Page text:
Here at PlasticsToday, we’re fans of Protolabs’ Cool Idea program, which awards grants to deserving inventors and entrepreneurs that can be applied toward the company's manufacturing services to build prototypes or set up an initial production run. The program has been so successful that the company recently introduced a medtech-related offshoot—Cool Idea Award: Healthcare Grant. The digital manufacturing company has now announced a pair of innovative healthcare inventions that it is helping to get off the ground: A 3D-printed device designed to hold feeding syringes in neonatal intensive care units (NICUs) and a molded part that prevents feeding-tube leaks.
|The 3D-printed part clamps the feeding syringe and is placed on a pole, similar|
to an IV device.
A registered nurse at the MedStar Franklin Square Medical Center in Baltimore came up with the idea of a feeding-syringe holder when she observed the amount of time that nurses in the NICU were spending feeding newborns using a handheld syringe. The MedStar Health team came up with the device pictured here. The 3D-printed part clamps the syringe and is placed on a pole, similar to an IV device, letting gravity do the work.
“Protolabs’ assistance will help us move our gravity-feed syringe holder from concept to a working part of our neonatal practice,” said Tiffany Morris, the RN who initiated the project. “Our team hopes this small device can be a major step forward for NICU nursing and potentially for patient care in other settings.”
Personal experience is what led inventor Andy Williams to team up with a doctor at the Cleveland Clinic to improve the quality of life for patients with enteral feeding tubes. Over the course of his life, Williams paid many visits to the emergency room and was repeatedly hospitalized for infections stemming from a leaky interface in the feeding tube.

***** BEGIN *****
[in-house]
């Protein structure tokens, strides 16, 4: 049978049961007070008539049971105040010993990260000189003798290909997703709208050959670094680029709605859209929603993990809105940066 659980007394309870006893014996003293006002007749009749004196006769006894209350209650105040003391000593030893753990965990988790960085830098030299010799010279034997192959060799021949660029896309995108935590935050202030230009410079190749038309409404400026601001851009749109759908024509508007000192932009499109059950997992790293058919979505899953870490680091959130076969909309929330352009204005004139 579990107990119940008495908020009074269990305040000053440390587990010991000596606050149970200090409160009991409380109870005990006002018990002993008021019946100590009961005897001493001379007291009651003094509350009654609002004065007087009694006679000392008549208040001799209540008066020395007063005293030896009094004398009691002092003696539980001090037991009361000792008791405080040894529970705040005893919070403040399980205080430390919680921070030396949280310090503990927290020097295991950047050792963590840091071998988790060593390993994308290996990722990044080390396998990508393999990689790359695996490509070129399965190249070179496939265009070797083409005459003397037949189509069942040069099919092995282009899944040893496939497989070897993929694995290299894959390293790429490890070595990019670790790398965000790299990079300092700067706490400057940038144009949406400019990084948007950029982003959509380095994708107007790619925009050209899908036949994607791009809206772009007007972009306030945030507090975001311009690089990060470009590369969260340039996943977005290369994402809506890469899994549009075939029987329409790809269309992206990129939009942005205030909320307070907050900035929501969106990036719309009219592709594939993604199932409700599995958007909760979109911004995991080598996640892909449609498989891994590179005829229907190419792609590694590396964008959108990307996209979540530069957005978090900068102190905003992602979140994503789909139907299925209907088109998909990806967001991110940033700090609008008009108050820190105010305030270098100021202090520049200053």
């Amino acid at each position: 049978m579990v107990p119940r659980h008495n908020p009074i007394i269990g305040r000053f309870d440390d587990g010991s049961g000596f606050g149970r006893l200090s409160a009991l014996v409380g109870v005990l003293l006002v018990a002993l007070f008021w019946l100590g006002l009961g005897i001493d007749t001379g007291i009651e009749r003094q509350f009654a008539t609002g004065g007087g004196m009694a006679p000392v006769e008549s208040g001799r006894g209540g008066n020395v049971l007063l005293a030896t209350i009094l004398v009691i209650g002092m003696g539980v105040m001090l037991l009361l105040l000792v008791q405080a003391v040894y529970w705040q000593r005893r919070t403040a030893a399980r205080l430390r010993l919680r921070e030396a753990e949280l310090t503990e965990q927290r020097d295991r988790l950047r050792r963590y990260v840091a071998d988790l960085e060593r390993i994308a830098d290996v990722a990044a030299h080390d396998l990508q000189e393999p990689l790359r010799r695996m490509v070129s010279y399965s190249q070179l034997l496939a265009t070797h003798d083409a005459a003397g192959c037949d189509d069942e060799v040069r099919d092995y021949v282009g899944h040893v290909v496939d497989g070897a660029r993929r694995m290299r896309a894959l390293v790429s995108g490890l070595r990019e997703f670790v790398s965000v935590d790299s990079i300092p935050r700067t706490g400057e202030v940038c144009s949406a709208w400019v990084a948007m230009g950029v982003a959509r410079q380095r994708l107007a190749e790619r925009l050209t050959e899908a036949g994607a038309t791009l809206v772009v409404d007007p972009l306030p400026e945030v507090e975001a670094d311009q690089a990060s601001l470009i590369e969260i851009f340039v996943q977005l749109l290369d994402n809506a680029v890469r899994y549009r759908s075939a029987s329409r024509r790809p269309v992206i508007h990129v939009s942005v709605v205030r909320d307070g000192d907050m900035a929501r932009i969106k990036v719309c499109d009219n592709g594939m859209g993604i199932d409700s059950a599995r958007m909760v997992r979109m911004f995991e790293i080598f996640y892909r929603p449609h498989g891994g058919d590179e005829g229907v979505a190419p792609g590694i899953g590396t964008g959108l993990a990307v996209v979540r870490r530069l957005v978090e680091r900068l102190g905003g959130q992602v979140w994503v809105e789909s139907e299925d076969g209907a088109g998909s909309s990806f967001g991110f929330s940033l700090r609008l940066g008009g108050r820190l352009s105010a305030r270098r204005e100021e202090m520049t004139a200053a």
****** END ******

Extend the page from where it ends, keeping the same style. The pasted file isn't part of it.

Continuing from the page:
|A percutaneous tube-leak stopper forms a wide seal around the enclosed hole through which the tube is inserted. Image courtesy Protolabs.|
Feeding tubes typically are surgically placed directly in the digestive tract, but the interface often leaks, making it difficult to lead a meaningful social life and often leading to hospitalization. Williams and Cleveland Clinic doctor Eric Blumrosen developed a percutaneous tube leak stopper, which forms a wide seal around the enclosed hole through which the tube is inserted. The leak stopper will allow bedridden patients to lead a more active life, according to Williams, and the absence of friction, caused by direct contact with the tube in conventional systems, improves patient comfort and quality of life, he added.
Both of these inventions benefited from Protolabs’ in-kind manufacturing grant not only because of the financial support, but also because the available engineering resources helped to improve the design of the devices. Notably, the iterative prototyping process used with the syringe holder revealed that the device needed gaskets to make it safer for infants and to prevent damage to incubators.
The Cool Idea Award: Healthcare Grant program is open to members of the Cleveland Clinic Healthcare Innovations Alliance, a network of healthcare institutions and corporations focused on innovation. The broader Cool Idea Award program is geared toward early-stage companies and entrepreneurs. For more information or to apply, go to the Protolabs website.